Hybrid identities occupy a unique space within the field of identity and culture. Due to the instability and transitory nature of hybrid identities, individuals who fall within the category of hybridity often struggle to recognize and accept their identities. Do such individuals identify with one culture, the other, neither, or both? Adriana Lisboa’s novel Rakushisha offers new insight into the realm of hybridity through the exploration of mujōkan, a uniquely Japanese awareness of impermanence that also helps to explain the cycle of suffering, continuity, and regeneration that Lisboa’s characters experience. Although hybrid identities by nature are unstable, constantly in motion and imbalanced, mujōkan presents a conceptual framework that allows for the possibility of accepting this instability and impermanence as a way of being, allowing Japanese-Brazilians to untangle the web of uncertainty surrounding their identity and embrace the transience of their culture and hybridity. Lisboa’s novel and the concept of mujōkan work together to show not only the possibility of Japanese-Brazilians to accept and understand the transitivity of their identity but also to expand this concept to contemporary Brazilians, regardless of whether they claim Japanese heritage or not.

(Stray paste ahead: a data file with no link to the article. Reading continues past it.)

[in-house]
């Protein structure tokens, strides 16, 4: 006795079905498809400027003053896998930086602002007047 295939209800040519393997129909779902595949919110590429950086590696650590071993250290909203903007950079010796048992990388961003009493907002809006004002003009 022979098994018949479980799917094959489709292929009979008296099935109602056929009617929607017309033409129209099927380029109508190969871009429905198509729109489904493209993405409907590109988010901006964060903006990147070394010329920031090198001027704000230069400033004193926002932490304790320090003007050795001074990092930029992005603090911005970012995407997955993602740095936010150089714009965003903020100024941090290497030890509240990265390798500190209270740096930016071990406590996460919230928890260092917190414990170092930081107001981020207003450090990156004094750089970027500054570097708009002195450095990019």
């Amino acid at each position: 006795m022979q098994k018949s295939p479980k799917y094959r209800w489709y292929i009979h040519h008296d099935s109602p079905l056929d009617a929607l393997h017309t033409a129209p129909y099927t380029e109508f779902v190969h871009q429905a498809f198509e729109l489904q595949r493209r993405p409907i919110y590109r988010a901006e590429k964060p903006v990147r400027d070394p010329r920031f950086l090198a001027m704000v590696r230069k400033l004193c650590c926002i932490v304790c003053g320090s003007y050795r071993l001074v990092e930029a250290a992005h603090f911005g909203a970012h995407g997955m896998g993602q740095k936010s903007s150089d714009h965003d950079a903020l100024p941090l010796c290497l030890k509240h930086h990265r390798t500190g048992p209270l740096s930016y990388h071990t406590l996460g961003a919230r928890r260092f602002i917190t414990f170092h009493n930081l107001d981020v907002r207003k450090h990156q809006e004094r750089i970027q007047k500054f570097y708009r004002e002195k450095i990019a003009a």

College and Department
Humanities; Spanish and Portuguese
BYU ScholarsArchive Citation
Shibuta, Suzanne Noelle, "Brazil and Bashō: Negotiating Japanese-Brazilian Hybrid Identity Through Mujōkan in Adriana Lisboa’s Rakushisha" (2019). Theses and Dissertations. 8281.
hybrid identity, Japanese-Brazilian, Adriana Lisboa, Rakushisha, Matsuo Bashō, mujōkan